WHY VISIT THE MARSHALL ISLANDS
The Marshall Islands form a nation of scattered atolls and remote islands, which are known for their marine life and diving opportunities. Many of the atolls are dotted with Flame of the Forest, hibiscus, and different-colored plumeria flowers. There are also at least 160 species of coral surrounding the islands. The atolls are noted for their coconut and papaya plantations and for pandanus and breadfruit trees.
The Marshallese are an interesting bunch. Apart from being skilled seafaring people who know fishing and navigating as well as anyone, they’re a thoroughly multicultural bunch. After two millennia of being isolated, the islands began to be settled and colonized in the 18th century by a wave of successive visitors and occupiers, from British and Russians to Germans, Japanese, and Americans.
The most modern atolls bear the marks of all the above, with diverse restaurants and cuisine on offer. The capital of Majuro Atoll leans towards the Western, being relatively developed though still pretty laid-back. The real tropical wonders are the outer islands, which for the most part are immaculate freckles of paradise, though some have witnessed the horrors of nuclear testing.
The Marshall Islands are undoubtedly a diving hotspot, with many enthusiasts skipping the capital altogether and heading for a spot of nature diving at Rongelap. Diving among wrecks from World War II is also popular, though perhaps the main diving attraction is Bikini Island. You may have heard of Bikini. From or near here, some 23 nuclear devices were detonated in tests by the US in the reef, inside the atoll, by air, and even underwater. Divers can go on guided tours to explore the history of nuclear testing, while UNESCO has declared Bikini a World Heritage Site for the fact of the remaining, direct tangible evidence of nuclear testing. Leased to the US military, Kwajalein Atoll remains in use for missile testing.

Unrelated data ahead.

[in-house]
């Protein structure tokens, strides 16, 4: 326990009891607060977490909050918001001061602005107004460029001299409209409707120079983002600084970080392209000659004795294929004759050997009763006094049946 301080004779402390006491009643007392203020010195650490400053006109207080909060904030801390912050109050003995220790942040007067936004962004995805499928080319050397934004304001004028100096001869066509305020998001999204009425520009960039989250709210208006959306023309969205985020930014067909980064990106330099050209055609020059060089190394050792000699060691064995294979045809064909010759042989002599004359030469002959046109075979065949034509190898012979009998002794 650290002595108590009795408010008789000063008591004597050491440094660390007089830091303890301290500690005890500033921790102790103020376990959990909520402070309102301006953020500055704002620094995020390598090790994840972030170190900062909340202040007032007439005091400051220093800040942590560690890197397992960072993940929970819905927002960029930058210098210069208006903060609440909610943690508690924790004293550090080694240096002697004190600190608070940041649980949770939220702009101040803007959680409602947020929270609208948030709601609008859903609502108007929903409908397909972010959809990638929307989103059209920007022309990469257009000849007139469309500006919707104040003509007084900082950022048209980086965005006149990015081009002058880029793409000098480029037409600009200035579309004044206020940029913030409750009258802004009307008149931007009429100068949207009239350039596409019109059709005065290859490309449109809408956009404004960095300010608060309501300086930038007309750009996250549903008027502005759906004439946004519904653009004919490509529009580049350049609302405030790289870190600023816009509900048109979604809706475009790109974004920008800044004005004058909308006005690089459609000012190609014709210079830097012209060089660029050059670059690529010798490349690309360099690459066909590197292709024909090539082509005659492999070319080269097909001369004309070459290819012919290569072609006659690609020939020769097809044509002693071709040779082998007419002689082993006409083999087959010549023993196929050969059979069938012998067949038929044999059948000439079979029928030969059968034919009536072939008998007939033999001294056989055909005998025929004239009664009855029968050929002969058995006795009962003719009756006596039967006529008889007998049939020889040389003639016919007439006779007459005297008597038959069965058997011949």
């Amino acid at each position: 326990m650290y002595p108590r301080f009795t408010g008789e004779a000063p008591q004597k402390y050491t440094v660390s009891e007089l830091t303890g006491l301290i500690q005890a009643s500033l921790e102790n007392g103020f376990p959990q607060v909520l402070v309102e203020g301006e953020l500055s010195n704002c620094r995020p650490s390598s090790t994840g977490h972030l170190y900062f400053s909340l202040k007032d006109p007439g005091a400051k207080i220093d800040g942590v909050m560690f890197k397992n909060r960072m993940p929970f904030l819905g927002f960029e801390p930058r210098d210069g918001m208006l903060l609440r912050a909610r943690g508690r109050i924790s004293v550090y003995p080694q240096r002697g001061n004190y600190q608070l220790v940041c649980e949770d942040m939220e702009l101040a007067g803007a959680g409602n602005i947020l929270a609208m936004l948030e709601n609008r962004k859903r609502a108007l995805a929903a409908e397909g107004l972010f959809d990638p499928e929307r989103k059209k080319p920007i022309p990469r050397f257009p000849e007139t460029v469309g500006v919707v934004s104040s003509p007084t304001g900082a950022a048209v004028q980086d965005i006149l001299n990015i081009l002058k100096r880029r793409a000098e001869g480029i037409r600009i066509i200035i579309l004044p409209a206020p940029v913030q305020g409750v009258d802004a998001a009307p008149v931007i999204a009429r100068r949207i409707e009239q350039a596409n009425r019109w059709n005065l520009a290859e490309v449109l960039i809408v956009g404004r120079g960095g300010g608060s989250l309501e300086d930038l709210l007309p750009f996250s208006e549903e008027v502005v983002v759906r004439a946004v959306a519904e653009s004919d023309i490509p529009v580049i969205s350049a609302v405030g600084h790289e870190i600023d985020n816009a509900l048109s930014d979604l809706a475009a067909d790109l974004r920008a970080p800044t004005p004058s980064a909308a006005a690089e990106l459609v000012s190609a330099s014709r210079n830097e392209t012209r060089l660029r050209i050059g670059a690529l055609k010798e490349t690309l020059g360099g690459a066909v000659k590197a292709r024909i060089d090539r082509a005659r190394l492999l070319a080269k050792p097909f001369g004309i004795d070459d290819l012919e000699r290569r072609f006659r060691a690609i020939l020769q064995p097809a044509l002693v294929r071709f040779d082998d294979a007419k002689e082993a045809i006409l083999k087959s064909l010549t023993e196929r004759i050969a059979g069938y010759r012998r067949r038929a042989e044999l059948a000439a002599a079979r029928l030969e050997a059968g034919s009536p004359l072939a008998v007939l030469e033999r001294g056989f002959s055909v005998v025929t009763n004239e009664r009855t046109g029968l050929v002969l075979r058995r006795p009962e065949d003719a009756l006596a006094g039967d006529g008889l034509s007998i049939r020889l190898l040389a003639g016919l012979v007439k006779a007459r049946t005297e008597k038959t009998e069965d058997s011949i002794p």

WHEN TO GO TO THE MARSHALL ISLANDS
The best period to visit the Marshall Islands is from December to March.
Tropical, with cooling sea breezes and frequent rain. Trade winds blow steadily from the northeast from December through to March. The Wettest months are usually from October to November. The average temperature is 27°C (80°F).
Following is a list of typical festivals and celebrations of the Marshall Islands.
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HOW TO REACH AND TRAVEL THROUGH THE MARSHALL ISLANDS
Because atolls are so narrow, most have just one road running their length. Majuro—where the majority of the population lives—is no exception. Though there are a few places where the main road branches off into a brief tangle of side streets, getting around is incredibly straightforward.
GENERAL INFORMATION ON THE MARSHALL ISLANDS
health tips & vaccination: keep up to date with your traditional vaccines, and add those for typhoid and hepatitis A and B. Get treatment for malaria. Do not drink tap water, peel your fruit, and cook your vegetables.
local currency: United States Dollar
local time zone: GMT +12
type A and type B (120 V – 60 Hz)
WHAT TO DO IN THE MARSHALL ISLANDS
typical food in the Marshall Islands
souvenirs from the Marshall Islands
- kili handbags woven by former residents of Bikini
- stick charts (once used to navigate long distances between the region’s scattered islands)
- plaited floor mats
- shell necklaces
SIMPLE MARSHALLESE DICTIONARY
Hello: Io̧kwe (yawk-way)
Goodbye: Io̧kwe (yawk-way)
How are you?: Em̧m̧an mour?
Thank you: Kom̧m̧ooltata
What is your name?: Etam̧?